Join Now | 
HomeAboutContact UsPrivacy & SecurityAdvertise
Soccer America DailySpecial EditionAround The NetSoccer Business InsiderCollege Soccer ReporterYouth Soccer ReporterSoccer on TVSoccer America Classifieds
Paul Gardner: SoccerTalkSoccer America ConfidentialYouth Soccer InsiderWorld Cup Watch
RSS FeedsArchivesManage SubscriptionsSubscribe
Order Current IssueSubscribeManage My SubscriptionRenew My SubscriptionGift Subscription
My AccountJoin Now
Tournament CalendarCamps & AcademiesSoccer GlossaryClassifieds
Is coach doing a good job?
by Sam Snow, April 17th, 2008 8:30PM

MOST READ
TAGS:  youth boys

MOST COMMENTED

By Sam Snow

Proper player development leads to good match performance, which often leads to wins.

But there are shortcuts to winning, particularly with players younger than high-school age. Just get the biggest, fastest kids around -- then outrun and outmuscle the opposition.

Play run-n-gun and high-pressure defense against young players who are still learning the game and that amount of pressure can win games. Mind you, it doesn't help those kids learn how to play soccer in any sophisticated manner.

It is certainly the stance of US Youth Soccer to focus more on match performance than outcome; yet this is not to say that players should not strive to win. There's nothing wrong with winning!

But remember, the outcome of the game is not necessarily a measure of whether the coach is doing a good job developing players. Players and coaches should diligently work to improve their performance. This is the drive for excellence as opposed to superficial success.

All right, fine you say. So how do we measure success?

How do parents know if the team coach is doing a good job of teaching soccer to the players? How does the novice coach know if the kids are growing within the game?

These are the goals in measuring success for youth soccer:

SHORT TERM
FUN ... do the players smile and laugh? Do the players look forward to playing? The first question from the player's family should be, "Did you have fun today?"

Fair Play ... does a player demonstrate by words and actions a sense of sportsmanship?

Rules of the Game ... do the players know and follow the rules of soccer?

Health and Fitness ... are the players physically fit enough to meet the fitness demands of the game? Are they developing good nutrition and hydration habits befitting an athlete?

Friendships ... are the players creating new friends within the team and with players from other teams?

Skills ... are the players demonstrating a growing number of ball skills and are they gradually becoming more proficient in those skills?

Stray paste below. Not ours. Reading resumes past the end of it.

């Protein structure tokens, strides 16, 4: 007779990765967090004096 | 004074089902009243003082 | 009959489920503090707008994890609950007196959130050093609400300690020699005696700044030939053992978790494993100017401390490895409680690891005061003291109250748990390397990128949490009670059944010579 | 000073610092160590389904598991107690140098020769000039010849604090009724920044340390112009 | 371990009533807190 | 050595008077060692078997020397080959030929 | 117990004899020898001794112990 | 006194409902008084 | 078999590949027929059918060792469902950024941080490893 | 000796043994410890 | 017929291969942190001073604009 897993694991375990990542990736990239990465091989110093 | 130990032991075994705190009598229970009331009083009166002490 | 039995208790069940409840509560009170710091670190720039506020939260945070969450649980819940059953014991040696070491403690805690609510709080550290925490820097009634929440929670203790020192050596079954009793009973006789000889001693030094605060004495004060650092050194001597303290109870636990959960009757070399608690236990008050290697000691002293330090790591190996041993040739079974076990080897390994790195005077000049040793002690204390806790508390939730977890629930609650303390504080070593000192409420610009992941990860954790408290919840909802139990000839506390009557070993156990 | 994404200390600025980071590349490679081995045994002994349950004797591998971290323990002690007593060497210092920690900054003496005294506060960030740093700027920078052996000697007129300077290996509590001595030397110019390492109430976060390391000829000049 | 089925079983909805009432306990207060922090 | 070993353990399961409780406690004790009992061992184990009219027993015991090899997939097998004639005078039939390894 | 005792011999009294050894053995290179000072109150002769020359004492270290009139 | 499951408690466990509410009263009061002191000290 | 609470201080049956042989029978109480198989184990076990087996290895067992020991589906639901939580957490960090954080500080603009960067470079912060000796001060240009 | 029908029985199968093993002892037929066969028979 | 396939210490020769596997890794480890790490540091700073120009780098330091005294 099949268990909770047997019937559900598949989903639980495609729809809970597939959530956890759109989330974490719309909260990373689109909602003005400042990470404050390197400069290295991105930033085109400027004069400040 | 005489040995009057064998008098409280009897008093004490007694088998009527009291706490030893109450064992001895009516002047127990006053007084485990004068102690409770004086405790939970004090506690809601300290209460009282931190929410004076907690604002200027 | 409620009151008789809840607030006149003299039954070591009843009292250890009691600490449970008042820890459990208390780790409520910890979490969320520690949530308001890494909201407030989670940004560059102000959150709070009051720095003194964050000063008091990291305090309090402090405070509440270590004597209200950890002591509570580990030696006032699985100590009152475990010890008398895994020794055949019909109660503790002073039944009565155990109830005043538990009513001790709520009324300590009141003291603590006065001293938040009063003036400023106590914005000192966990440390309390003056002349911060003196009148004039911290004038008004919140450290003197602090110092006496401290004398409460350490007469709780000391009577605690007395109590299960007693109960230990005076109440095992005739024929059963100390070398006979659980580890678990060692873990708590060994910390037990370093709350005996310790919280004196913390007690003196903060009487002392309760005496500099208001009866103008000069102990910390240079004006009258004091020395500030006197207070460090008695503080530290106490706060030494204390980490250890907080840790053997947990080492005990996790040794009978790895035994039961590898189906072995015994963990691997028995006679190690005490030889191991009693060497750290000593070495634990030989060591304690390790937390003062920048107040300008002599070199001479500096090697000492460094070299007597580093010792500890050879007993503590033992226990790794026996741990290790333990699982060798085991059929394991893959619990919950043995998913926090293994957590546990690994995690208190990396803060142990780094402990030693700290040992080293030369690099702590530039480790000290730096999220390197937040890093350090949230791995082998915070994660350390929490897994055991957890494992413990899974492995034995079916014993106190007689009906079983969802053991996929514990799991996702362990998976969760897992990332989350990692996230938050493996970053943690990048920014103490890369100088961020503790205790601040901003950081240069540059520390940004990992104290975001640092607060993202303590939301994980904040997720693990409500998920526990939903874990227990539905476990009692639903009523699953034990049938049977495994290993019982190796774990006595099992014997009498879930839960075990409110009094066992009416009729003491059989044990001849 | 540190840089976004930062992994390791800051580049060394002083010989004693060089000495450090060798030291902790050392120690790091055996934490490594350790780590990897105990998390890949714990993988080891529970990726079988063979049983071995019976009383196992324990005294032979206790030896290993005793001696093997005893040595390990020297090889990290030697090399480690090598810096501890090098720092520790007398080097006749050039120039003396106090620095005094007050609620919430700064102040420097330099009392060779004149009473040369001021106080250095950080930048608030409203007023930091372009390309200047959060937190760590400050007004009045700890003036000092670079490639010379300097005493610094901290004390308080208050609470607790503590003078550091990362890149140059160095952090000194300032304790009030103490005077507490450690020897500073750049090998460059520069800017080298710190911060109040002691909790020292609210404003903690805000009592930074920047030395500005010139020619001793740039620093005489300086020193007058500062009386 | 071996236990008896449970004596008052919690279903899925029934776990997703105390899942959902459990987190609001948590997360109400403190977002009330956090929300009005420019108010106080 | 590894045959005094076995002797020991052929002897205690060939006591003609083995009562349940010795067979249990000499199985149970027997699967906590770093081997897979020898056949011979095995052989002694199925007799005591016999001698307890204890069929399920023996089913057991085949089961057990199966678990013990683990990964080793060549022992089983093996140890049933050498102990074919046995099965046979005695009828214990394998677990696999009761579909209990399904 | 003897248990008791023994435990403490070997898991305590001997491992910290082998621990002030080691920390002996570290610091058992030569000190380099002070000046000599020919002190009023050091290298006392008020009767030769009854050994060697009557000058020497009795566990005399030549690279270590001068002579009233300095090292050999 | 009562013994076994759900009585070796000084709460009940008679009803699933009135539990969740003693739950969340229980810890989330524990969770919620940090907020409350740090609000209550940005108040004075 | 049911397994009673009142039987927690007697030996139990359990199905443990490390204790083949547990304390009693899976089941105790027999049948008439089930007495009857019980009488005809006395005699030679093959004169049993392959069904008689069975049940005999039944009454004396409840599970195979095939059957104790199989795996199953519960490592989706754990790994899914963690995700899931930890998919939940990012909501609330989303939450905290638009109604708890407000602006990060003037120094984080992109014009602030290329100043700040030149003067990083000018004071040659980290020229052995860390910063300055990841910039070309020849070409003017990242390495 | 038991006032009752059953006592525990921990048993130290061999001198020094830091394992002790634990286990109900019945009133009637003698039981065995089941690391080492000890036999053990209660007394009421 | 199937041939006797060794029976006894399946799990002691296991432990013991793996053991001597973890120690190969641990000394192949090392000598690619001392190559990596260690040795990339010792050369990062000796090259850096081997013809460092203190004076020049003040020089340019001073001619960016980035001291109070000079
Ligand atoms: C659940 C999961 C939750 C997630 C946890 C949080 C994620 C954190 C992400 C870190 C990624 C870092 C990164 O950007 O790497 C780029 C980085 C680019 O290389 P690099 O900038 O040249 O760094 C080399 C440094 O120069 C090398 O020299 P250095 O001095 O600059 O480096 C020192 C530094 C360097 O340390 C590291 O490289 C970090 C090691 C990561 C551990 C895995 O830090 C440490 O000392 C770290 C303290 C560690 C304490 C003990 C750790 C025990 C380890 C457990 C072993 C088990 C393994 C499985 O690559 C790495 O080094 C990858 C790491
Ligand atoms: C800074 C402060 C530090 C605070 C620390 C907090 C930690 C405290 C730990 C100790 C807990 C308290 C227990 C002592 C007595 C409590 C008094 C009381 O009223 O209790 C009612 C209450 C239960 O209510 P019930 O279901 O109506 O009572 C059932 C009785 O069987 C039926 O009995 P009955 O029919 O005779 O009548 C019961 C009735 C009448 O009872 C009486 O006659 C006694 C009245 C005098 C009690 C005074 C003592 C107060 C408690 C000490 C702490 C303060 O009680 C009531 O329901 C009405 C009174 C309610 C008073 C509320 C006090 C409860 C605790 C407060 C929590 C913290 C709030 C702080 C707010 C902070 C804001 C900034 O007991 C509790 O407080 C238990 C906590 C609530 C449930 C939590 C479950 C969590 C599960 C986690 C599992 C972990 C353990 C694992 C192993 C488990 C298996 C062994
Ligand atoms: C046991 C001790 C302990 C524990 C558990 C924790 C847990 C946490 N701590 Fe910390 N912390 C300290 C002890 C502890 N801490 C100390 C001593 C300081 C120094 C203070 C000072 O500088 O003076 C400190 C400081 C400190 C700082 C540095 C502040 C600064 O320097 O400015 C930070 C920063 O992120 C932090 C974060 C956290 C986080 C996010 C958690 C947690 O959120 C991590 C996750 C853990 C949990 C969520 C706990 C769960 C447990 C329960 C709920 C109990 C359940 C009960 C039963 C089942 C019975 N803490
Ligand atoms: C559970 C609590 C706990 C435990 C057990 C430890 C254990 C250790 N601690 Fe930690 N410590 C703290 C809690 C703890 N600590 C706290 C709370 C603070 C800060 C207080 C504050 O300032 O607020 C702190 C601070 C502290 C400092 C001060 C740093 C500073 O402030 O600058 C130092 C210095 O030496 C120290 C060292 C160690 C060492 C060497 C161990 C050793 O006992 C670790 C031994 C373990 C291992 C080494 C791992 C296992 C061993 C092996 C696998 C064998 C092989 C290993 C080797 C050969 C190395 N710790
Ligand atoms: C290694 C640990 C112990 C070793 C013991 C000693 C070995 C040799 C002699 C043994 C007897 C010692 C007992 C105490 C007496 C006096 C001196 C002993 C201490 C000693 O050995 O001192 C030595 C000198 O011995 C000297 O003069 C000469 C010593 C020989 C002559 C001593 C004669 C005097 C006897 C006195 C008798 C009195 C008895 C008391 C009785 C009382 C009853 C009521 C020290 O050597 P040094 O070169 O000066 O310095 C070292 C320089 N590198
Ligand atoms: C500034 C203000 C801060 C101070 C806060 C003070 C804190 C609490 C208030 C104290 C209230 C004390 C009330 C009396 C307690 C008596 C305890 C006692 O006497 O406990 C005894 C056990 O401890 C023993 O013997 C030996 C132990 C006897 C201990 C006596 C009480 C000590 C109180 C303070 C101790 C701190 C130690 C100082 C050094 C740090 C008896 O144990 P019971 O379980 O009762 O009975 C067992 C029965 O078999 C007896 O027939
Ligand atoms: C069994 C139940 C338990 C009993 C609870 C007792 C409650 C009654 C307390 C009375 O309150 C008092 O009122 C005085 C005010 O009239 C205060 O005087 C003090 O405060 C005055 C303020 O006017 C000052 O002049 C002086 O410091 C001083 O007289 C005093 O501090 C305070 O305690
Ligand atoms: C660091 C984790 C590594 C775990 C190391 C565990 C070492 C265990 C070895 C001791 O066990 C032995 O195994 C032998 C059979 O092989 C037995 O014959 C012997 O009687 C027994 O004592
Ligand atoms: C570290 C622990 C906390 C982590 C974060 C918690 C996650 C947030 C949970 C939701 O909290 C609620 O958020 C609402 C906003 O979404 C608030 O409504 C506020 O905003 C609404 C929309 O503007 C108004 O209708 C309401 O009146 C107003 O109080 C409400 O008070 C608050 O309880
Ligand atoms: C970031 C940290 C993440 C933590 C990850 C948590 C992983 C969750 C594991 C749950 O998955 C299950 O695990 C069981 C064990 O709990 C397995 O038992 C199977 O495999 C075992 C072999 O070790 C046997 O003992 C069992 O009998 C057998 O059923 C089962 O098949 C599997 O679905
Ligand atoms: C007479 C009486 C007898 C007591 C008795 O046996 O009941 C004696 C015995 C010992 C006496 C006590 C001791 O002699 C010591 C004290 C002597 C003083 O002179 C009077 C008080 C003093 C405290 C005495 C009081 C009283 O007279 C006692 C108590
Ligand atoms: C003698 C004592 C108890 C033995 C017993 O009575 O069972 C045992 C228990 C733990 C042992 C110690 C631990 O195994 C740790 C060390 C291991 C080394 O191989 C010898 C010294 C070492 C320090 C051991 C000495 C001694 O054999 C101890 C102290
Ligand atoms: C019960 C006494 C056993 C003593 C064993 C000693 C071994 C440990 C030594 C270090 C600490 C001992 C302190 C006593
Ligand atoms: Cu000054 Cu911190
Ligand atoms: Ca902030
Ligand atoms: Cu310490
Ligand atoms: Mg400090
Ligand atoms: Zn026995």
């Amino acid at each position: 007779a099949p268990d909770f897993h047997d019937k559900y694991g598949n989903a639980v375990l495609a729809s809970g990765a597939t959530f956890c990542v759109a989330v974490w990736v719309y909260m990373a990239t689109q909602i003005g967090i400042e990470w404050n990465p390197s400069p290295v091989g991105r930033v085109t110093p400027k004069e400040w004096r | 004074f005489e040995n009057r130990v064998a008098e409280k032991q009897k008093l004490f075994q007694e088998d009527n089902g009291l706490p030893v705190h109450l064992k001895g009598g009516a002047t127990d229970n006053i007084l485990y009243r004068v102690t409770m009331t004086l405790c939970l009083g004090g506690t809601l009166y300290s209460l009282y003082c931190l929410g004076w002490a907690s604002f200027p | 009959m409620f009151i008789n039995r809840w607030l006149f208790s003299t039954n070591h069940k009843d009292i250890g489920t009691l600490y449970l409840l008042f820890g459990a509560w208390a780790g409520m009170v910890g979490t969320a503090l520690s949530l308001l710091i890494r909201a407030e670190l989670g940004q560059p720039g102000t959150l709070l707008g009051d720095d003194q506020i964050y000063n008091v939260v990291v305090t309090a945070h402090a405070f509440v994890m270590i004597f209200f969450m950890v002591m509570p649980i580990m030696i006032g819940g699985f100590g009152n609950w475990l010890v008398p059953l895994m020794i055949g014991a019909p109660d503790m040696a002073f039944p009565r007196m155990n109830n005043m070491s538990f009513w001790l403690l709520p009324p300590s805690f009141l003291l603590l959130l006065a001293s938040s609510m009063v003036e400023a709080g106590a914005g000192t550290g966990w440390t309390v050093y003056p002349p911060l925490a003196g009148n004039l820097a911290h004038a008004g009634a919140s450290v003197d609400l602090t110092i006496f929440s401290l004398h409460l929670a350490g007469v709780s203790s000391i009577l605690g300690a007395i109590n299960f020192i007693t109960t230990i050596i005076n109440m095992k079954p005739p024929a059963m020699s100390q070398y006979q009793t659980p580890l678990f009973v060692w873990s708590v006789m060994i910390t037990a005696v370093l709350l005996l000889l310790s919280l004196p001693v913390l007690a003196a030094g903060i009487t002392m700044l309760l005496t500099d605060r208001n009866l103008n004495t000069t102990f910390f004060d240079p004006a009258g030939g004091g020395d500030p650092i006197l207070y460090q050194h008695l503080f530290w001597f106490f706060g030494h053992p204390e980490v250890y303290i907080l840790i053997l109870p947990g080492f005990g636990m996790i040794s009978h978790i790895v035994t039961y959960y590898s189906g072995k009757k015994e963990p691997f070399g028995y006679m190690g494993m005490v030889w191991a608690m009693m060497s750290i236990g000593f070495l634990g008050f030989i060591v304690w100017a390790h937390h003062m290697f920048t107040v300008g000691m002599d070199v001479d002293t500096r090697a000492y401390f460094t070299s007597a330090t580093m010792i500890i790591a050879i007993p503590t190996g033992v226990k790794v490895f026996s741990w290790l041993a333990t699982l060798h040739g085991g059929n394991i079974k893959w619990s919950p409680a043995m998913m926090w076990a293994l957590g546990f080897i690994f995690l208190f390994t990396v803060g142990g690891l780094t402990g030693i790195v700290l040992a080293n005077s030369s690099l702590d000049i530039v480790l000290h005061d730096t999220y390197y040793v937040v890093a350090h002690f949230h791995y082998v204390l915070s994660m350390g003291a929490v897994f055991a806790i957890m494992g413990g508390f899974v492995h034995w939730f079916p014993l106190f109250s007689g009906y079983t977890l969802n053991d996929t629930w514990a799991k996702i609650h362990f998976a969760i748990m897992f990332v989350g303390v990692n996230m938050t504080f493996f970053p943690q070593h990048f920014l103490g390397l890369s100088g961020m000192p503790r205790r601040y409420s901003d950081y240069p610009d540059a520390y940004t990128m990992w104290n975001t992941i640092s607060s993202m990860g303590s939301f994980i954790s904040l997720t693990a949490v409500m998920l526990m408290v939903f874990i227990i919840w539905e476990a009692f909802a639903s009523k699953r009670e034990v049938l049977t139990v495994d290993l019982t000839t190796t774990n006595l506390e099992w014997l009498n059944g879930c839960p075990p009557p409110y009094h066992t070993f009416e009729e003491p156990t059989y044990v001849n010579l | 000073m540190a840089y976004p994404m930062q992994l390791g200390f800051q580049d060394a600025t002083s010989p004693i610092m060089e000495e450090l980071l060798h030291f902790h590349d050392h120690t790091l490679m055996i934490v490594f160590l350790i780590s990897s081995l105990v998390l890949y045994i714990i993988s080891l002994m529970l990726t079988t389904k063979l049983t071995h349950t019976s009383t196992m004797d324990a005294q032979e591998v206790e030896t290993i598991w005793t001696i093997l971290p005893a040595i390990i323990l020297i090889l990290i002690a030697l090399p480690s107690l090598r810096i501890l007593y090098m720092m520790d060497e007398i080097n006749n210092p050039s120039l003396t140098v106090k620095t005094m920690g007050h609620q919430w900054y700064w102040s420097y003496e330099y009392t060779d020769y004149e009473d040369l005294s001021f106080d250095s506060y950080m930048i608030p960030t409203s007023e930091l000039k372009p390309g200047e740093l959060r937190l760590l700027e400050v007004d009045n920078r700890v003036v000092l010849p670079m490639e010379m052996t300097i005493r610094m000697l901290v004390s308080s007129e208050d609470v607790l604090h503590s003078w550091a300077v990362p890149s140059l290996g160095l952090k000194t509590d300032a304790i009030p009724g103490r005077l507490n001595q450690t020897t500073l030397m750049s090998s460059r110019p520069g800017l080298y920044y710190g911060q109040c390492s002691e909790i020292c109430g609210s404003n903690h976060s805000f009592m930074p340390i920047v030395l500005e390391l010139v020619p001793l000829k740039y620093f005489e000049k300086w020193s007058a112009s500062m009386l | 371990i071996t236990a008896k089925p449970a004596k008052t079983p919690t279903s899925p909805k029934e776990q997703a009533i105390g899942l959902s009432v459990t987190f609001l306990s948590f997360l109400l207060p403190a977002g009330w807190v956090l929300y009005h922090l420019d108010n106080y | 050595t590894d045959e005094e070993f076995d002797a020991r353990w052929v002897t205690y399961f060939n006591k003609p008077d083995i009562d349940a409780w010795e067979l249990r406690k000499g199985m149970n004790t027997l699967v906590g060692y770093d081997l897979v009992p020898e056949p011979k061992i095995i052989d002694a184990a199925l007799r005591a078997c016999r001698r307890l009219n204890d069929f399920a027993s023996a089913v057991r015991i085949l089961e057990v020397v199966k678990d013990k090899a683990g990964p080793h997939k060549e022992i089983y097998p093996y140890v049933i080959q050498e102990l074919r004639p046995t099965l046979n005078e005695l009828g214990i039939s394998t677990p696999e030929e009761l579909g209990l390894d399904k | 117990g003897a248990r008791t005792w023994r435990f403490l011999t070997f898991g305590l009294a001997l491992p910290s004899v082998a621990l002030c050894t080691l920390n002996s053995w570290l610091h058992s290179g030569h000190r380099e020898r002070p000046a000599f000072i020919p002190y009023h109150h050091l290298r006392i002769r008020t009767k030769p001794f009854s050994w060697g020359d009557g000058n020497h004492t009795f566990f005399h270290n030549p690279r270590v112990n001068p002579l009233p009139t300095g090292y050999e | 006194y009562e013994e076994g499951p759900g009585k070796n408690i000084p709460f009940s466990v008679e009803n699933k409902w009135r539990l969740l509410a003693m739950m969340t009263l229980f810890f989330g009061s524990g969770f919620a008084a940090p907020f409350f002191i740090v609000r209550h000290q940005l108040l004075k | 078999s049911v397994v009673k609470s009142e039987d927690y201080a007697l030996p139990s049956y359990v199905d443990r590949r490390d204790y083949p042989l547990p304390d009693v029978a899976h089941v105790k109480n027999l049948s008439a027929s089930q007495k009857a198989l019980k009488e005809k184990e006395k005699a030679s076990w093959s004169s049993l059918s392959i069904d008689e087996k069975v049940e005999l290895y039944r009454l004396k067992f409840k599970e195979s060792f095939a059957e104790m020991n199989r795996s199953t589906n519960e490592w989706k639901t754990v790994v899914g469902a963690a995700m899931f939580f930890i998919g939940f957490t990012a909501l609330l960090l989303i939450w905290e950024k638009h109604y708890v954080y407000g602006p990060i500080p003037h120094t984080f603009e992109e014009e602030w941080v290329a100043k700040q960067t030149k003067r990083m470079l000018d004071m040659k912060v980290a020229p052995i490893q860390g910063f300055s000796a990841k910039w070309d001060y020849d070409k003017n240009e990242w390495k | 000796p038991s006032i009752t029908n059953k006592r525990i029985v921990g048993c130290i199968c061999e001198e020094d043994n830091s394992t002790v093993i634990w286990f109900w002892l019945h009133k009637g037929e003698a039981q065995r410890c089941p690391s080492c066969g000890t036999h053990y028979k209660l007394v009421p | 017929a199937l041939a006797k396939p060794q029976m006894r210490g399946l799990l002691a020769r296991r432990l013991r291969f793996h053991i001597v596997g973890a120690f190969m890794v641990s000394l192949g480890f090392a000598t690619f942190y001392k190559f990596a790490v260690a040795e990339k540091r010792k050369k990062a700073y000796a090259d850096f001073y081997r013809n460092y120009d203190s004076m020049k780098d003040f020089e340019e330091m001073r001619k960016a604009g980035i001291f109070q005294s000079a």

LONG TERM
Commitment ... how do the players answer when asked at the end of a game, "Did you try your best?"

Roles in the Team ... more important than learning a position, are the players learning about positioning? Knowing where the center forward spot is on the field is important, yet learning how to move tactically within the game is far more important. Do all of the players get exposed to playing all of the positions?

Leadership ... are players being given the opportunity to take on leader roles and responsibilities? Are the coaches and team managers teaching leadership?

Tactics ... are the players experimenting with new tactics in matches? The coaches must teach new tactics to the players in training sessions and then allow them to try out the tactics in a match, regardless of how that might affect the outcome!

Retention ... do the players come back year after year? Retention is recognized as also a short-term measure of success in youth soccer and developing well adjusted citizens is another long-term measure of success in youth sports.

We know that is takes many years to develop into a quality soccer player. Indeed, that continued development can be seen even in young professional players.

Soccer is a long-term development/late specialization sport.

Research by Dr. Istvan Balyi and others provides us this model:

LATE SPECIALIZATION MODEL
1. FUNdamental Stage - ages 6-9
2. Learning to Train - ages 8-12
3. Training to Train - ages 11-16
4. Training to Compete - ages 15-18
5. Training to Win - ages 17 and older
6. Retirement/Retainment - ages: post playing career

Striving to improve individual, group and team performance is more important at the youth level than the scoreline. Simultaneously, players should play to win.

Coaches should teach and develop the players as they learn how to win. Parents should support the players and coaches. Intrinsic success is by its nature more difficult to measure than extrinsic success.

A trophy is more tangible to an adult than the exhilaration a child feels while playing soccer. The final measure of success for parents and coaches of the children's soccer experience will require a good deal of patience from the adults. That measurement is the free choice of the child to stay in the game!